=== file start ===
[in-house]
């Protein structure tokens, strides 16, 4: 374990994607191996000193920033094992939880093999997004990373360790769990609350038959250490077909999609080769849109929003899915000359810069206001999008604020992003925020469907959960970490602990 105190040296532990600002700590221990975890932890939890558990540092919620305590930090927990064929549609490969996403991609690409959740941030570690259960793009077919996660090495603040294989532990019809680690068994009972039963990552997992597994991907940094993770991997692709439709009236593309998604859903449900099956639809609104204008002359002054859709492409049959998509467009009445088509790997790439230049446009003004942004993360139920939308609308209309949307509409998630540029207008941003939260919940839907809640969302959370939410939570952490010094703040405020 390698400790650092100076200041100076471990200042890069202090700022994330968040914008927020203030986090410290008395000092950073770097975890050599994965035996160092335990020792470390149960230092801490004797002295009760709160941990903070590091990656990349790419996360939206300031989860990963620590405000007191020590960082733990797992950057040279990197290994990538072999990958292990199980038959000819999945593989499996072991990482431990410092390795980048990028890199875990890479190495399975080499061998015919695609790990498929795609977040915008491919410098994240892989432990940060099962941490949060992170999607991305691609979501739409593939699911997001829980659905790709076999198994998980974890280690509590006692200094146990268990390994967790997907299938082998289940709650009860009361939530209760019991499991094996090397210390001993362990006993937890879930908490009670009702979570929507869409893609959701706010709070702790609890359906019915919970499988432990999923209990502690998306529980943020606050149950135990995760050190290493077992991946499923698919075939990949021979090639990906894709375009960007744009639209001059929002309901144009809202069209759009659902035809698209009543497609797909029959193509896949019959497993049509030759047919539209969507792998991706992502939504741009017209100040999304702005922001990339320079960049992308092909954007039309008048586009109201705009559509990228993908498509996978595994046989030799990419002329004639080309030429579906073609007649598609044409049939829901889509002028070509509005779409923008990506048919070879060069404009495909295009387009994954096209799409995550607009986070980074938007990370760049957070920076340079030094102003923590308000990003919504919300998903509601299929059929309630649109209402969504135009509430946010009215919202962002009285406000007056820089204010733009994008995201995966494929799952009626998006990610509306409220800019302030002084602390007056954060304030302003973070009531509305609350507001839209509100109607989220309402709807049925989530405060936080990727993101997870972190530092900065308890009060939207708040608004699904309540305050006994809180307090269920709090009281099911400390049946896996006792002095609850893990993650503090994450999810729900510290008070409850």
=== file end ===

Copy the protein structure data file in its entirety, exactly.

[in-house]
């Protein structure tokens, strides 16, 4: 374990994607191996000193920033094992939880093999997004990373360790769990609350038959250490077909999609080769849109929003899915000359810069206001999008604020992003925020469907959960970490602990 105190040296532990600002700590221990975890932890939890558990540092919620305590930090927990064929549609490969996403991609690409959740941030570690259960793009077919996660090495603040294989532990019809680690068994009972039963990552997992597994991907940094993770991997692709439709009236593309998604859903449900099956639809609104204008002359002054859709492409049959998509467009009445088509790997790439230049446009003004942004993360139920939308609308209309949307509409998630540029207008941003939260919940839907809640969302959370939410939570952490010094703040405020 390698400790650092100076200041100076471990200042890069202090700022994330968040914008927020203030986090410290008395000092950073770097975890050599994965035996160092335990020792470390149960230092801490004797002295009760709160941990903070590091990656990349790419996360939206300031989860990963620590405000007191020590960082733990797992950057040279990197290994990538072999990958292990199980038959000819999945593989499996072991990482431990410092390795980048990028890199875990890479190495399975080499061998015919695609790990498929795609977040915008491919410098994240892989432990940060099962941490949060992170999607991305691609979501739409593939699911997001829980659905790709076999198994998980974890280690509590006692200094146990268990390994967790997907299938082998289940709650009860009361939530209760019991499991094996090397210390001993362990006993937890879930908490009670009702979570929507869409893609959701706010709070702790609890359906019915919970499988432990999923209990502690998306529980943020606050149950135990995760050190290493077992991946499923698919075939990949021979090639990906894709375009960007744009639209001059929002309901144009809202069209759009659902035809698209009543497609797909029959193509896949019959497993049509030759047919539209969507792998991706992502939504741009017209100040999304702005922001990339320079960049992308092909954007039309008048586009109201705009559509990228993908498509996978595994046989030799990419002329004639080309030429579906073609007649598609044409049939829901889509002028070509509005779409923008990506048919070879060069404009495909295009387009994954096209799409995550607009986070980074938007990370760049957070920076340079030094102003923590308000990003919504919300998903509601299929059929309630649109209402969504135009509430946010009215919202962002009285406000007056820089204010733009994008995201995966494929799952009626998006990610509306409220800019302030002084602390007056954060304030302003973070009531509305609350507001839209509100109607989220309402709807049925989530405060936080990727993101997870972190530092900065308890009060939207708040608004699904309540305050006994809180307090269920709090009281099911400390049946896996006792002095609850893990993650503090994450999810729900510290008070409850």